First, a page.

completion(.failure(.serverError(statusCode: response.statusCode)))
     return
   }

   guard let data = data else {
     completion(.failure(.noData))
     return
   }
   
   do {
     completion(.success(data))
   } catch {
     completion(.failure(.dataError(error)))
   }
 }
 
 task.resume()
}

As you can see, there are a lot of validations and code that are common on network implementations.

You can significantly simplify this once you understand how to implement publishers. By the end of this article, you'll end with something like the following:

struct NameAvailableMessage: Codable {
 var isAvailable: Bool
 var name: String
}
enum NetworkError: Error {
 case invalidRequestError(String)
 case transportError(Error)
 case serverError(statusCode: Int)
 case noData
 case decodingError(Error)
 case encodingError(Error)
}
struct NetworkService {
   func checkNameAvailable(name: String) ->blisher<Bool, Never>
       guard let url = URL(string: "http://127.0.0.1:8080/isNameValid?name=\(name)") else {
         return Just(false).eraseToAnyPublisher()
       }
       
       return URLSession.shared.dataTaskPublisher(for: url)
         .map(\.data)
         .decode(type: NameAvailableMessage.self,
                 decoder: JSONDecoder())
         .map(\.isAvailable)
         .replaceError(with: false)
         .eraseToAnyPublisher()
     }
}

Much better, right?

How to Use Combine in SwiftUI

The first thing you need to do to implement the name validator is to create a project. You can go ahead and create one in XCode. Then create a new class file named 'NetworkService' and add the code from above.

If you're wondering what the operators in this publisher do, here's a quick rundown.

  • 'Map' allows you to destructure a tuple using a key path and access just the attribute you need.
  • 'Decode' decodes the data from the upstream publisher into a NameAvailableMessage instance.
  • 'EraseToAnyPublisher' unwraps the result so it's not nested in multiple 'Publisher.map<>' wrappers.

Now create a new class named 'ContentViewModel.swift' representing the app view model.

Here you will define the properties that will serve as your publishing containers. The purpose of these properties is to hold and inform the subscribers of the value your publishers will update. These values will come either from user input or the network processes. However, keep in mind that publishers can handle values coming from any asynchronous source.

In this case, define the 'name' and 'nameMessage' properties and label them with the '@Publisher' wrapper directive as follows:

import Foundation
import Combine
class ContentViewModel: ObservableObject {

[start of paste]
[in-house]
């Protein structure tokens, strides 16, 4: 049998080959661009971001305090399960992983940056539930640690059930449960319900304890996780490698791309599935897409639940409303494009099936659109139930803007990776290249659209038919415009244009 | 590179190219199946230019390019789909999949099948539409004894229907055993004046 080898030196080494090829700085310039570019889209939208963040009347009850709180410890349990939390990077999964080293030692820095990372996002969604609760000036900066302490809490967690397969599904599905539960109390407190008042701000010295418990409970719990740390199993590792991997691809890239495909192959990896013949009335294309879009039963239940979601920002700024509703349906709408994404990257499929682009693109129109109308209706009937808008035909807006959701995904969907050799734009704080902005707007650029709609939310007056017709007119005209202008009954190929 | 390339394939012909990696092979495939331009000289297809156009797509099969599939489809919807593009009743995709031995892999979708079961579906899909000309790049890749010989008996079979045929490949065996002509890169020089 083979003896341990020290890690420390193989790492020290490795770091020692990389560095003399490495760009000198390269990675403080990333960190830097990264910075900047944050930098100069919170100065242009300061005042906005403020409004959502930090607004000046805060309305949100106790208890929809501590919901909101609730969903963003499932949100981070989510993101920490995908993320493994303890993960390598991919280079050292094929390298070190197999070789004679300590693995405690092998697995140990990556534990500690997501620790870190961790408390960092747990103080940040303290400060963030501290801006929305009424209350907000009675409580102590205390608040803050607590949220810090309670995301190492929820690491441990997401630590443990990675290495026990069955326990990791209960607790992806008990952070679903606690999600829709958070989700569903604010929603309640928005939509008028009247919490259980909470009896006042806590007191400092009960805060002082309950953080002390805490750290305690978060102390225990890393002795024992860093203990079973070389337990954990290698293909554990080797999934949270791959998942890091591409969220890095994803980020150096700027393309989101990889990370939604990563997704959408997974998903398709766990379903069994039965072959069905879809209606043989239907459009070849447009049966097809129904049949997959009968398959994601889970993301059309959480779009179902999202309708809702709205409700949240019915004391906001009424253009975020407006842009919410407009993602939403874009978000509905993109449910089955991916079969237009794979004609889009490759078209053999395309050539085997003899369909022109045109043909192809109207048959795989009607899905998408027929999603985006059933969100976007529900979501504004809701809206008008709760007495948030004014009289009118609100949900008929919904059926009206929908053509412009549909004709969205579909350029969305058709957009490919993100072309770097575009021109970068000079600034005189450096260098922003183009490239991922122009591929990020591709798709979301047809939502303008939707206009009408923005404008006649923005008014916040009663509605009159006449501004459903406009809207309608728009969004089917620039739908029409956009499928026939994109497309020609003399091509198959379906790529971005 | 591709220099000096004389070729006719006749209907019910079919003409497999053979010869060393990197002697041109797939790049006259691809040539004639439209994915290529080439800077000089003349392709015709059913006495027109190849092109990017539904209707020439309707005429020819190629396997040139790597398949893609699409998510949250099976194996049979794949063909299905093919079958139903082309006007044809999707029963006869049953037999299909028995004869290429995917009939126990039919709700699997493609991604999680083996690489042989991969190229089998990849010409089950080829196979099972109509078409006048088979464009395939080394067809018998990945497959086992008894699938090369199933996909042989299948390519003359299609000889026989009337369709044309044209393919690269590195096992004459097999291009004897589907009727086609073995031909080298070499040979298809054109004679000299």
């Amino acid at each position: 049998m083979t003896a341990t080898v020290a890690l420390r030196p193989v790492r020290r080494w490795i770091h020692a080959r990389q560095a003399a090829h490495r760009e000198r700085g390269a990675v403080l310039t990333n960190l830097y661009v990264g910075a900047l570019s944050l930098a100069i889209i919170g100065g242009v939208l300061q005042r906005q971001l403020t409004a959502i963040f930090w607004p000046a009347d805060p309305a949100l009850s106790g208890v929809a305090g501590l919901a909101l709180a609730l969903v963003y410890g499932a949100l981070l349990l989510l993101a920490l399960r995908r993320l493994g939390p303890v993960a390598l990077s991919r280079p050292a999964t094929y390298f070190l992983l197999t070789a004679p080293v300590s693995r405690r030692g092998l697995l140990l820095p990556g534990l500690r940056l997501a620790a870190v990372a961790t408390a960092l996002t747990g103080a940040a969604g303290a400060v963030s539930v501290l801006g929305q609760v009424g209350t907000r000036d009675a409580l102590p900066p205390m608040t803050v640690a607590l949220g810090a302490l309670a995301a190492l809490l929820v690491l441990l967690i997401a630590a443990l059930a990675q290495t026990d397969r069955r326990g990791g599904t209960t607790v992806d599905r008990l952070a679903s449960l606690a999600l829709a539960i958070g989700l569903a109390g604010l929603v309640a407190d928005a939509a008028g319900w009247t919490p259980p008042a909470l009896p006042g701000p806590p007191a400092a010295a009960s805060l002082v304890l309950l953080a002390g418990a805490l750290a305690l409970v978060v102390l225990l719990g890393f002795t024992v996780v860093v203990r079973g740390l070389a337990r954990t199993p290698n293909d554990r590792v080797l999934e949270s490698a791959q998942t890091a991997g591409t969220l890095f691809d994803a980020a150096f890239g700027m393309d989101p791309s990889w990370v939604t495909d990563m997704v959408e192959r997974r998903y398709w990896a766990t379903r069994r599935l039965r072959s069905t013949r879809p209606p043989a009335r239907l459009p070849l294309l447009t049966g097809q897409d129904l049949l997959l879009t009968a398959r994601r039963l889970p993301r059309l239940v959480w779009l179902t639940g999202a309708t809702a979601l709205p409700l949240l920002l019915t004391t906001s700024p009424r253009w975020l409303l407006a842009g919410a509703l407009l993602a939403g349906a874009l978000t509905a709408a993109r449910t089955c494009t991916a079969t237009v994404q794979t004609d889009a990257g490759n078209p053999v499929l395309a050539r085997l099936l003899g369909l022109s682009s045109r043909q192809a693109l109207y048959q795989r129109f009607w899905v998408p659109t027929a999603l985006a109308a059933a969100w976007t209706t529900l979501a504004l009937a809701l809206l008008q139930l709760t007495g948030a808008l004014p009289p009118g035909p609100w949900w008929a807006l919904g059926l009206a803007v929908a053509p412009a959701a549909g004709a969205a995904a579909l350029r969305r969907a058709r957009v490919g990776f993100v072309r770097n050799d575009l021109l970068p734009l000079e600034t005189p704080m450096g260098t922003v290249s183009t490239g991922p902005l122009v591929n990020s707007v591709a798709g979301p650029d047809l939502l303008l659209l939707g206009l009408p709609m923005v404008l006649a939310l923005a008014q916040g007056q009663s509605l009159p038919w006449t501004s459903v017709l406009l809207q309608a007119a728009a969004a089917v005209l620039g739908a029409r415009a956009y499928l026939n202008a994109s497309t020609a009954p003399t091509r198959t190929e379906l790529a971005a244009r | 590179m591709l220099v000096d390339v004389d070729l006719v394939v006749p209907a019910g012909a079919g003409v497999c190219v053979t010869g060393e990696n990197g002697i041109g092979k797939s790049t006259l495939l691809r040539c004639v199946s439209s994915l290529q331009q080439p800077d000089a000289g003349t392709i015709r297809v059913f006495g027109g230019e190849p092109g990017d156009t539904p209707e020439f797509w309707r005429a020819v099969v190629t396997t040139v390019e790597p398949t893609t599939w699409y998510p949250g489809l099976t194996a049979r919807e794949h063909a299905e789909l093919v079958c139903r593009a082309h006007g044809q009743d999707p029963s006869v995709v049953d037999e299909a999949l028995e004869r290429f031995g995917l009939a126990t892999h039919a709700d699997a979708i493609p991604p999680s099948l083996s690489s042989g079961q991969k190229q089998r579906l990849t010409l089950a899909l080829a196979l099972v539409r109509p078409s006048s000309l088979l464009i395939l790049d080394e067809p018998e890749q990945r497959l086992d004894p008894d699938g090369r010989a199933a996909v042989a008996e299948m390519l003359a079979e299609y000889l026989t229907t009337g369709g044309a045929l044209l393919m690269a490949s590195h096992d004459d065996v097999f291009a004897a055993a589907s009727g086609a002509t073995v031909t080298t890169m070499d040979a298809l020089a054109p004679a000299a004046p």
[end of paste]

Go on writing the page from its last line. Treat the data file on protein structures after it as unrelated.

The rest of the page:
@Published var name = ""
   @Published var nameMessage = ""
   
   init () {
   
   }
}

Next, create some computed properties that will evaluate the publishers' output and indicate the subscribers of these publishers.

import Foundation
import Combine
class ContentViewModel: ObservableObject {
   @Published var name = ""
   @Published var nameMessage = ""
   
   private var networkService = NetworkService()
   
   private var isNameEmptyPublisher: AnyPublisher<Bool, Never> {
       $name.debounce(for: 0.8,
                      scheduler: RunLoop.main)
           .removeDuplicates()
           .map { name in
             return name == ""
           }
           .eraseToAnyPublisher()
   }
   
   private lazy var isNameAvailablePublisher: AnyPublishe<Bool, Never> = {
       $name.flatMap { name -> AnyPublisher<Bool, Never> in
           self.networkService.checkNameAvailable(name: name)
         }
         .receive(on: DispatchQueue.main)
         .eraseToAnyPublisher()
   }()
   
   private var isNameValidPublisher: AnyPublisher<Bool, Never> {
       Publishers.CombineLatest(isNameEmptyPublisher, isNameAvailablePublisher)
             .map { nameIsEmpty, nameIsAvailable in
               return !nameIsEmpty &amp;&amp; nameIsAvailable
             }
           .eraseToAnyPublisher()
   }
   
   init () {
   
   }
}

Notice that there are two distinct properties that check different scenarios for the publisher. One is the 'isEmpty' scenario, and the other is the 'isAvailable' scenario. They are labeled as publishers and are of type 'AnyPublisher<Bool, Never>', where 'Bool' indicates the result and 'Never' indicates that it never fails.

This arrangement allows you to combine multiple publishers into a multistage chain before subscribing to the final result, which resides in the 'isNameValidPublisher' property.